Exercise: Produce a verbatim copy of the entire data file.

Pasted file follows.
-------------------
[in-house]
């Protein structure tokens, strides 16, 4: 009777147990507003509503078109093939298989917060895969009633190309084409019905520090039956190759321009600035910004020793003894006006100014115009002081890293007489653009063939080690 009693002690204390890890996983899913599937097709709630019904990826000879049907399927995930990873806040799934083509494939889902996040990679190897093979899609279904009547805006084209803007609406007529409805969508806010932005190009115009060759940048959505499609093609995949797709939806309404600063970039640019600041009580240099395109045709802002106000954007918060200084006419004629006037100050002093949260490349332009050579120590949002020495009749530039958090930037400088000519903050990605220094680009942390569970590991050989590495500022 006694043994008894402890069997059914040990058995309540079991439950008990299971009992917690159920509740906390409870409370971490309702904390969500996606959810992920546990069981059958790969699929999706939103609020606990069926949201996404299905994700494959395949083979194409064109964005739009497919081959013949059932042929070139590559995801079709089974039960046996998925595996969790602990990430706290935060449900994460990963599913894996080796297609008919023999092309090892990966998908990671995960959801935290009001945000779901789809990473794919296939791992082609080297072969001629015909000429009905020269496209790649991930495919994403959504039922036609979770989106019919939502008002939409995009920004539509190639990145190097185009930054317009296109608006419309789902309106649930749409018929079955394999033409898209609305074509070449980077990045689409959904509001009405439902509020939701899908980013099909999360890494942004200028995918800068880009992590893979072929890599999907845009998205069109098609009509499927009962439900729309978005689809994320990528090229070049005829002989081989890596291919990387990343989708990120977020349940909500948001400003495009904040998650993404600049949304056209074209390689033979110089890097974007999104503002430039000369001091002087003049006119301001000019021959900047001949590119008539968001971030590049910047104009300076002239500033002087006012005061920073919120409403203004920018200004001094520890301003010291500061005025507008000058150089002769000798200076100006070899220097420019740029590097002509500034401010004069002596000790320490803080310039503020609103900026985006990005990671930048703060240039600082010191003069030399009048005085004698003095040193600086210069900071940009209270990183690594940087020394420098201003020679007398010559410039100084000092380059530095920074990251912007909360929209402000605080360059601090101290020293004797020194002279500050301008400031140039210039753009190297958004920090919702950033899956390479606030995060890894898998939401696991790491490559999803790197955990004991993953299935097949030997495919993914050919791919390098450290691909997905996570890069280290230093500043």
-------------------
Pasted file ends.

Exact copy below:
[in-house]
């Protein structure tokens, strides 16, 4: 009777147990507003509503078109093939298989917060895969009633190309084409019905520090039956190759321009600035910004020793003894006006100014115009002081890293007489653009063939080690 009693002690204390890890996983899913599937097709709630019904990826000879049907399927995930990873806040799934083509494939889902996040990679190897093979899609279904009547805006084209803007609406007529409805969508806010932005190009115009060759940048959505499609093609995949797709939806309404600063970039640019600041009580240099395109045709802002106000954007918060200084006419004629006037100050002093949260490349332009050579120590949002020495009749530039958090930037400088000519903050990605220094680009942390569970590991050989590495500022 006694043994008894402890069997059914040990058995309540079991439950008990299971009992917690159920509740906390409870409370971490309702904390969500996606959810992920546990069981059958790969699929999706939103609020606990069926949201996404299905994700494959395949083979194409064109964005739009497919081959013949059932042929070139590559995801079709089974039960046996998925595996969790602990990430706290935060449900994460990963599913894996080796297609008919023999092309090892990966998908990671995960959801935290009001945000779901789809990473794919296939791992082609080297072969001629015909000429009905020269496209790649991930495919994403959504039922036609979770989106019919939502008002939409995009920004539509190639990145190097185009930054317009296109608006419309789902309106649930749409018929079955394999033409898209609305074509070449980077990045689409959904509001009405439902509020939701899908980013099909999360890494942004200028995918800068880009992590893979072929890599999907845009998205069109098609009509499927009962439900729309978005689809994320990528090229070049005829002989081989890596291919990387990343989708990120977020349940909500948001400003495009904040998650993404600049949304056209074209390689033979110089890097974007999104503002430039000369001091002087003049006119301001000019021959900047001949590119008539968001971030590049910047104009300076002239500033002087006012005061920073919120409403203004920018200004001094520890301003010291500061005025507008000058150089002769000798200076100006070899220097420019740029590097002509500034401010004069002596000790320490803080310039503020609103900026985006990005990671930048703060240039600082010191003069030399009048005085004698003095040193600086210069900071940009209270990183690594940087020394420098201003020679007398010559410039100084000092380059530095920074990251912007909360929209402000605080360059601090101290020293004797020194002279500050301008400031140039210039753009190297958004920090919702950033899956390479606030995060890894898998939401696991790491490559999803790197955990004991993953299935097949030997495919993914050919791919390098450290691909997905996570890069280290230093500043």